EITI applied in forestry sector for the first time

Myanmar’s forestry sector was included in the Myanmar Extractive Industries Transparency Initiative (MEITI) report for the first time this year. Myanmar is the second country to have its forestry sector included in the EITI.

Guided by the belief that a country’s natural resources belong to its citizens, the EITI is the global standard for promoting open and accountable management of its resources. It requires the disclosure of information along the extractive industry value chain from the point of extraction, to how revenues make their way through the government, and how they benefit the public.

In preparing the Myanmar forestry report, EITI compared data from the Forest Department, state-owned Myanmar Timber Enterprise (MTE), Internal Revenue Department, Treasury Department and Customs Department as well as data issued by timber companies.

EITI’s work in the Myanmar forestry sector revealed discrepancies between information recorded by state-owned companies and government departments, such as production rates and revenues, said Daw Moe Moe Tun, a civil society representative for the EITI tripartite coalition between the government, private sector and civil society. “We are worried about these differences, some of which are huge,” said Daw Moe Moe Tun.

As such, the objective of the EITI reports in Myanmar will be to examine and reconcile the differences in the amount of payments among the respective government ministries, departments, organisations and companies.

According to the report, direct payments to the government from timber companies amounted to K 584 billion during fiscal 2015-16. Total government receipts amounted to K714.7 billion. During the year, a total of 679,794 Hoppus tonnes of timber was produced. Data showed that MTE sold US$296.5 million worth of timber, while US$207.2 billion worth was officially exported, mainly to India.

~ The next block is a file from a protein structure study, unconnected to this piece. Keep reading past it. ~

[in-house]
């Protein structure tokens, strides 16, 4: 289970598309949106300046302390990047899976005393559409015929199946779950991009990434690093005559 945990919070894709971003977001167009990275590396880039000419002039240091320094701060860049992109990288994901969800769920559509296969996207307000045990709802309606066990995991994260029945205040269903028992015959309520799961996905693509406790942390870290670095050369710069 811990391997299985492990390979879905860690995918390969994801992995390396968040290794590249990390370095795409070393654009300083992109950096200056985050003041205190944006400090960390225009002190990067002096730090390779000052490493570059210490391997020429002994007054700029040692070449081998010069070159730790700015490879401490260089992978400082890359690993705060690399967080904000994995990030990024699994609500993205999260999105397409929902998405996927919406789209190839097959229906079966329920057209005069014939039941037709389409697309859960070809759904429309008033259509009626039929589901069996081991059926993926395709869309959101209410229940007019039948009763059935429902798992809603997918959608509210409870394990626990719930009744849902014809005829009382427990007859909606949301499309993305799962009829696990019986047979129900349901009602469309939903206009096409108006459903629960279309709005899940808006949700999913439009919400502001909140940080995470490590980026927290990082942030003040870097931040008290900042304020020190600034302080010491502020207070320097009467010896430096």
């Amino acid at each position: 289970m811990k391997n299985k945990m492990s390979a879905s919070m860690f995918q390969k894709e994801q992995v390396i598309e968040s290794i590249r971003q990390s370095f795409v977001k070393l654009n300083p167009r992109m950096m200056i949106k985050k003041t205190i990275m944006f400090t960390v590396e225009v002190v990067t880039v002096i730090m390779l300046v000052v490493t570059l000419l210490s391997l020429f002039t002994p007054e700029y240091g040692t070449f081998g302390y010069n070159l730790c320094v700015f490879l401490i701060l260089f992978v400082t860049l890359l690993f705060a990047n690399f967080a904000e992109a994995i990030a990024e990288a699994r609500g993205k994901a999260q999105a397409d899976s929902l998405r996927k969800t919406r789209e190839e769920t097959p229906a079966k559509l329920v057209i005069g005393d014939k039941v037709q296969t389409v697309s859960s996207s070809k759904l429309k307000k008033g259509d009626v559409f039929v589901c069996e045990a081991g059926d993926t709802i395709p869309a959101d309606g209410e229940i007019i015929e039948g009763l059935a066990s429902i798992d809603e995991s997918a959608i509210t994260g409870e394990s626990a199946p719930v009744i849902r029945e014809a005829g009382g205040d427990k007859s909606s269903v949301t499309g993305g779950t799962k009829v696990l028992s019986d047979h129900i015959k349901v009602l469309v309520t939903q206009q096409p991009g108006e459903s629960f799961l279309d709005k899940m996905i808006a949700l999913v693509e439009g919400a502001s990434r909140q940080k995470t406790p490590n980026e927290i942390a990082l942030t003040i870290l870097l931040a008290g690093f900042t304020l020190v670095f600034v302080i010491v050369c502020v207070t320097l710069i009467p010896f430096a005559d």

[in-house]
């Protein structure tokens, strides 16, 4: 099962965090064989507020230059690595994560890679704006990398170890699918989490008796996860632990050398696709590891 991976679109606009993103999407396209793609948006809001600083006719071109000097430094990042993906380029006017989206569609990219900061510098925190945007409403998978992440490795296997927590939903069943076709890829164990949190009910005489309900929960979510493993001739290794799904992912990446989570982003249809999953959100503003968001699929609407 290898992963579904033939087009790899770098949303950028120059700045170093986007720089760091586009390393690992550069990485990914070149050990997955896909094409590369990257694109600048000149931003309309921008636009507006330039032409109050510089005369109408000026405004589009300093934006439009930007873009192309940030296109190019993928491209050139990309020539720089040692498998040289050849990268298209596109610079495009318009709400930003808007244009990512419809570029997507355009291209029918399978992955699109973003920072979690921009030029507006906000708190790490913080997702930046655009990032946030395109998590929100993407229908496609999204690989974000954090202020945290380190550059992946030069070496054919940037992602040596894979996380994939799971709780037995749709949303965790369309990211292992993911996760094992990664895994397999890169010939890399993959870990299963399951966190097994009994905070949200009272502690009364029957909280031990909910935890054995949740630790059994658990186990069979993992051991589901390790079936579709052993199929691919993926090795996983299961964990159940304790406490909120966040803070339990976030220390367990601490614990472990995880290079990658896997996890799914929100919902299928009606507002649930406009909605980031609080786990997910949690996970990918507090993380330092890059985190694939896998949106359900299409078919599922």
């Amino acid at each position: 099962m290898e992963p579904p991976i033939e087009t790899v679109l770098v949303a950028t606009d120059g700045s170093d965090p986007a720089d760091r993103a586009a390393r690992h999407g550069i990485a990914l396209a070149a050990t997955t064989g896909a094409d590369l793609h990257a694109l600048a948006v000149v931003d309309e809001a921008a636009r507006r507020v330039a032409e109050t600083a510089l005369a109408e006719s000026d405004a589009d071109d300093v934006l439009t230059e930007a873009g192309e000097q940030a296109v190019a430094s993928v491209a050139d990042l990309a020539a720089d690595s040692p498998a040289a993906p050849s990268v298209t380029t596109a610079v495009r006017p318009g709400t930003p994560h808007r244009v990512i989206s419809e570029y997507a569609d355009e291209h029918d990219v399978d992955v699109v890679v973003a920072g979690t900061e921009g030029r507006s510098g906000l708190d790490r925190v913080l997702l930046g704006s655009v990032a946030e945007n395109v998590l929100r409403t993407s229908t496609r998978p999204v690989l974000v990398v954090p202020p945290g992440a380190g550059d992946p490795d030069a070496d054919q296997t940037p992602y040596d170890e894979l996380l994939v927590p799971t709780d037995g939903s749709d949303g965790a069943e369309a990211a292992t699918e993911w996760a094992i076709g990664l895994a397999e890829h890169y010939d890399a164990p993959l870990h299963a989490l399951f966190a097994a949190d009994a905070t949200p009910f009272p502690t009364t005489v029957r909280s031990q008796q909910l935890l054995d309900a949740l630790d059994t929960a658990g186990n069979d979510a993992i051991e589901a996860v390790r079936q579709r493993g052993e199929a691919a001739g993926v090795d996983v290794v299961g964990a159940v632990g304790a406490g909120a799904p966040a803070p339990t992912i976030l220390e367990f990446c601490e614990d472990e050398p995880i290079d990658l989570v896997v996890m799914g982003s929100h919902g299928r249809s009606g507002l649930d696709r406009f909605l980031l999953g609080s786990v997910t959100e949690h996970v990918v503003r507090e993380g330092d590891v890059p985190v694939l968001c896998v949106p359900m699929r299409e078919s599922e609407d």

Meanwhile, industry experts said taxes and other fees collected from the sector are too low. “Myanmar is rich in natural resources, yet the deforestation rate is high because of population increase and excessive logging. As a result, the forest coverage area was reduced by 43pc in 2015.Funds are needed for the reforestation works that are being carried out now,” said U Ye Myint Swe, Deputy Minister of Natural Resources and Environmental Conservation.

In April 2014, Myanmar issued a total ban on exports of home-grown premium raw wood to protect and regenerate its forestry resources and develop its wood processing industry. The current government also places strict limits on the timber trade, but this year permitted logs from private plantations to be exported.

Still, some 143,000 tonnes of illegal hardwood have been seized over the past three years, according to the Ministry of Natural Resources and Environmental Conservation’s Forest Department.

The EITI report provided 11 suggestions for the management of the revenue coming from the timber production sector, administration of timber production and implementation of EITI across the sector.

According to the forestry report, Sagaing Region has the highest teak production rate across the nation – 46 percent of teak and 66pc of hardwood. The second region is Shan State with 27pc of teak and 6pc of hardwood.

Source: Myanmar Times

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